ARMY SERVICE 1944 – 1948
After several months of training in the U.K, Bernard was sent with his Army Intelligence unit to the Far East, where he remained until early 1948. His duties involved monitoring coded radio broadcasts from our “allies”, Mao-Tse Tsung’s Chinese, and the Russians. He was transferred frequently, travelling by train. In 1988, forty years after Bernard left the Far East, he and I were able to retrace his earlier travels. We visited the following places where Bernard had been stationed: the hill station of Murree , also Abbottabad, in Pakistan; Darjeeling, Calcutta and Bangalore in India; Colombo and Galle in Sri Lanka; Hong Kong; Singapore, I was struck by how much he had learnt about each place, and how much detail he remembered.
Of all his stations, Bernard had fondest memories of Bangalore, where he got to know the city and the environs well, making some very good sketches of buildings that attracted him
During the communal riots of 1947, Bernard and some of his companions, threatened by the mobs, escaped for safety to the roof of Howrah Railway Station, Calcutta (Kolkata), where they spent a terrifying thirtyeight hours before being rescued by Indian soldiers.
Bernard spoke fondly of Hong Kong, because by the time he was there, the war was over and there was opportunity for recreation, which included, for Bernard, writing, producing and acting in radio and stage plays. He got to know several local inhabitants, both British and Chinese. When in Singapore, he was entertained by his cousins : his father’s brother, who had married a Chinese lady, was harbour master of Singapore at the time. Bernard had met this exotic family when they visited his parents in the late 1930’s.
During his stay in Hong Kong, Bernard contracted toxoplasmosis, a rare and often fatal disease, transmitted by the scratch of a cat. This was the first of the many unusual illnesses that Bernard was subjected to : some years later, my mother told Bernard that he was “snag-prone”. Bernard was extremely ill for some days, causing his parents great anxiety , at a time when communications were imperfect. During his years in the army, Bernard made good friends, many of whom he kept in touch with after the war.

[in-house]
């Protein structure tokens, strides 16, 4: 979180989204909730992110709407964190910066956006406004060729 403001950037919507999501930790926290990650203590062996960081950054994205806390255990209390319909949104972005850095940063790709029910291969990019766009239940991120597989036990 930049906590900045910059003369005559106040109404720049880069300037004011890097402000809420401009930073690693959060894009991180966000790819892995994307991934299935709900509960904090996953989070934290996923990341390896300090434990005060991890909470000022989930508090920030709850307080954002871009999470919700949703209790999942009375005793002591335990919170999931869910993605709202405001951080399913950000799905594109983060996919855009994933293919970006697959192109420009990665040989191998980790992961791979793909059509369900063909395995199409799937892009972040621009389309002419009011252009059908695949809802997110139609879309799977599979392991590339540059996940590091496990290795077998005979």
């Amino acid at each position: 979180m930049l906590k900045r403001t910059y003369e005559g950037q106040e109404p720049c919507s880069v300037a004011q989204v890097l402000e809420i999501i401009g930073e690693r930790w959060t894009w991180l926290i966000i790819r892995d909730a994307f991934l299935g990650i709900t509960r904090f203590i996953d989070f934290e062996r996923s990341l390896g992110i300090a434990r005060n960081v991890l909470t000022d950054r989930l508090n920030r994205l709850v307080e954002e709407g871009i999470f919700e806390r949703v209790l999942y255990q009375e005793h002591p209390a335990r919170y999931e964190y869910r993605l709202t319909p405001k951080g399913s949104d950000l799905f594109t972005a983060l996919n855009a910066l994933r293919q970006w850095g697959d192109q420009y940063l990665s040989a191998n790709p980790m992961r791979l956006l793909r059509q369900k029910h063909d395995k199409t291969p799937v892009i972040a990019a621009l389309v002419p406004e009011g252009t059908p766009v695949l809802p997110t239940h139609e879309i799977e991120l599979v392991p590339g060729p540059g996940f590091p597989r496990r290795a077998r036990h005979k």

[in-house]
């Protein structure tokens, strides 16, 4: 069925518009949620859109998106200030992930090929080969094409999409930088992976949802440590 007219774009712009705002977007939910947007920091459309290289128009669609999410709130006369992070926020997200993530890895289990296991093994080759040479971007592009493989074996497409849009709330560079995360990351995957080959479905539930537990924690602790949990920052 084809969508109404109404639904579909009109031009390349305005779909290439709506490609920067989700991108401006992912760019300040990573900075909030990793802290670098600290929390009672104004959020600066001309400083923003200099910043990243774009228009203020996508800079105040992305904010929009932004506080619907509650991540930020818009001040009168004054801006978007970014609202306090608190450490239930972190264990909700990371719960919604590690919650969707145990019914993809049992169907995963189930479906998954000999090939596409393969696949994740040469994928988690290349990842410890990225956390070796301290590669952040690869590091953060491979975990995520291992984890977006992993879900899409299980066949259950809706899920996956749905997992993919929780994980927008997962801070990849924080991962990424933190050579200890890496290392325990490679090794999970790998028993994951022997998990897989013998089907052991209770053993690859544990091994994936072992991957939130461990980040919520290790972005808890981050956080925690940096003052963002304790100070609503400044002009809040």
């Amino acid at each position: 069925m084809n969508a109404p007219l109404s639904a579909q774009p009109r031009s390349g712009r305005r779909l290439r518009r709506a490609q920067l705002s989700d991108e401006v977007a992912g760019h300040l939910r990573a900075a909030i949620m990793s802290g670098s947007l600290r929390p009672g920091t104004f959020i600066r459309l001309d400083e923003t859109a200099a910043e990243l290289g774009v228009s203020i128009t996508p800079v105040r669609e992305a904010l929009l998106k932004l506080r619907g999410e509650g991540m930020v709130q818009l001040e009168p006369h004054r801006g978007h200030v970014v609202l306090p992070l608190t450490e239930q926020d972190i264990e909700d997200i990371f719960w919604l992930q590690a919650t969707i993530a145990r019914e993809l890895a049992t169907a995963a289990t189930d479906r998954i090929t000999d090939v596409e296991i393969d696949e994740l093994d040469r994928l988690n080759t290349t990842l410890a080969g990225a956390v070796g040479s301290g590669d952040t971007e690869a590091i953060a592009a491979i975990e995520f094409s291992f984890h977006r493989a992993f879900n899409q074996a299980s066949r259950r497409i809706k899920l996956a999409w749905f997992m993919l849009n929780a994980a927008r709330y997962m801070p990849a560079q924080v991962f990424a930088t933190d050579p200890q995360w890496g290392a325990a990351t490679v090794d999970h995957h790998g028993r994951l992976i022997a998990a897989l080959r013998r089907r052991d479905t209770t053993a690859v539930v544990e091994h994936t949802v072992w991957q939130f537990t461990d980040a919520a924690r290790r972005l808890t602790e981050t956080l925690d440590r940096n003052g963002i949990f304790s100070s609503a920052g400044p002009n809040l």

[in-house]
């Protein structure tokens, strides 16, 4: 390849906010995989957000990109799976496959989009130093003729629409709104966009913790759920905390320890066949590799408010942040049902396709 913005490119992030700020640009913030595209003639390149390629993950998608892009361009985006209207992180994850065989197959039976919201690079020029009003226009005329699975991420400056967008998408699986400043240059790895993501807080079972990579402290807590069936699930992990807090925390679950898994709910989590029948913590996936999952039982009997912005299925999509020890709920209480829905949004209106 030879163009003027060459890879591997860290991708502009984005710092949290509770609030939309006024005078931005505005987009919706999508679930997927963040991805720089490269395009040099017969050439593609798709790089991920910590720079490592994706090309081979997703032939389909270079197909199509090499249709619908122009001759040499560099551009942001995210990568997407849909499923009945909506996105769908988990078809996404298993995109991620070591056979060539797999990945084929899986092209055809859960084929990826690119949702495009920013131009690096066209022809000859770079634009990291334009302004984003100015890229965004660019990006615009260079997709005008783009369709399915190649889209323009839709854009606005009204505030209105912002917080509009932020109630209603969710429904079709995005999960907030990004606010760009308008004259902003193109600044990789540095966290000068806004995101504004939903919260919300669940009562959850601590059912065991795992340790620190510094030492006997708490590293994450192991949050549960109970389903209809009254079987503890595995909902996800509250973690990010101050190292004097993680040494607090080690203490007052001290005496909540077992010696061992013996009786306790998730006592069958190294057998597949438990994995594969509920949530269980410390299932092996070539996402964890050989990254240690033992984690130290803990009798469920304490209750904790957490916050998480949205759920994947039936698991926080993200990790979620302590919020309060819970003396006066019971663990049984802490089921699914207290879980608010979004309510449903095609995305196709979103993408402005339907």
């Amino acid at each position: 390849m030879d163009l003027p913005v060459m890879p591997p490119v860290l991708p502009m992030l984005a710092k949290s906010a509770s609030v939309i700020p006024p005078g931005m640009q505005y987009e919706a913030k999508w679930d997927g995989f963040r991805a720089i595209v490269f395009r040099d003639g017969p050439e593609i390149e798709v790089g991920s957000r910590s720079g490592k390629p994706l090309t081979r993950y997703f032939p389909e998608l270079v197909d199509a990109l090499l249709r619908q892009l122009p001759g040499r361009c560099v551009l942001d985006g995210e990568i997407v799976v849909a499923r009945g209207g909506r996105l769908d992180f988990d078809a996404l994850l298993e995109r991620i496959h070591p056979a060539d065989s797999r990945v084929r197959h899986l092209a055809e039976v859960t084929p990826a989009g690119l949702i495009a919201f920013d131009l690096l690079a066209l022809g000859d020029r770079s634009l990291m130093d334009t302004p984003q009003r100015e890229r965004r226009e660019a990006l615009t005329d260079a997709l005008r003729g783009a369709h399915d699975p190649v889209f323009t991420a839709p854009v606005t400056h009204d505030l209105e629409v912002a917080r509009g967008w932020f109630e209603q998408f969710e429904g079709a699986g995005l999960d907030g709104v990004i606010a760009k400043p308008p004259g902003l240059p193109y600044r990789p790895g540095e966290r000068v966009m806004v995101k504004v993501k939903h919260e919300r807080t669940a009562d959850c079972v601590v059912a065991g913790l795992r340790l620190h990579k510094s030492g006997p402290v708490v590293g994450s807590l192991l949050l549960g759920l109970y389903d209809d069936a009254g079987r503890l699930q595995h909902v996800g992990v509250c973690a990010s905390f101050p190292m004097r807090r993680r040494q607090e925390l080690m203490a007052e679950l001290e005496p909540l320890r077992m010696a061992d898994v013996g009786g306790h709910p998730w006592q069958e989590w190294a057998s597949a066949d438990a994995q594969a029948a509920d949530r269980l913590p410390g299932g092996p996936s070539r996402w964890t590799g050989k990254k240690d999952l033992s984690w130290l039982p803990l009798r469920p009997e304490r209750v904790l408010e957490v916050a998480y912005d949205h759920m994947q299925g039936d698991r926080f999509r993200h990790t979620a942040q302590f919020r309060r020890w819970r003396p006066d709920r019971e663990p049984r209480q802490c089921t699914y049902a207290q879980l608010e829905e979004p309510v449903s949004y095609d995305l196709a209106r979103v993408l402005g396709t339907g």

Returning to England in 1948, Bernard was demobilised, fitted out with civilian clothes, and given a train ticket to Manchester. From the station, he took a bus to Davyhulme, where his father was waiting at the bus stop. I asked Bernard what happened at the meeting, when the father had not seen his son for nearly four anxious years. “Dad shook my hand ,and said ’ I am glad to see you, son’ ”. Bernard’s father died suddenly, aged 61, the following year, leaving Bernard with an abiding if unjustified sense of guilt , because he felt that he had not seen enough of his father – Bernard was away at University when his father died.
UNIVERSITY 1948 - 1952In his last year at Stretford Grammar School, Bernard won a State Scholarship to university, which he was able to take up in 1948, enrolling at The University of Manchester, for a double honours degree in Geography and Geology. Bernard enjoyed his years at university, especially the field trips, of which there must have been several. Certainly, when, many years later, I travelled in UK with Bernard, he was impressively familiar with a remarkable range of locations in the British Isles. Bernard stayed in “digs”, remaining friendly with his landlady for some time afterwards. He also played hockey and lacrosse, being then athletic and nimble.
On leaving the University of Manchester, Bernard was faced with a career choice. His geology background opened up some possibilities, including an offer to work for Shell Oil. But this involved being parachuted into remote parts of Borneo, an unappealing prospect for Bernard. He than applied to , and was accepted by, the Colonial Education Service. He was allocated to Tanganyika (now Tanzania), and told to spend a further year at University
Bernard spent the academic year 1951/1952 at London University, where he completed a Diploma in Education, at the Institute of Education and the School of African Studies. He and a few chums rented , at a very low (“rent-controlled”) rent, a top storey flat in Hans Crescent, just behind Harrod’s in Knightsbridge. Bernard cycled to University and all over London. He obviously had a hugely enjoyable year; the courses were not too demanding, and he wasted no time in discovering the interesting places and pleasant diversions that London offered. He often went to plays and concerts and opera, always going early to get the cheap seats.
During this year in London, Bernard, at age 26, contracted whooping cough, which is “normal” in young children, but which can be serious in adults. Convalescing in St.George’s Hospital, at Hyde Park Corner, he was well enough for his friends to take him to the steps, and hold him up so that he could watch the funeral procession of King George VI, in February 1952.
While at the Institute of Education, Bernard had what proved to be a momentous meeting, with Ken Parkinson, who had been friendly with me at Christ’s College , Cambridge. Learning that Bernard was going to Tanganyika, Ken insisted that Bernard meet me, knowing that I was already there. Ken must have recommended me enthusiastically, because Bernard arrived in Tanganyika determined to meet me.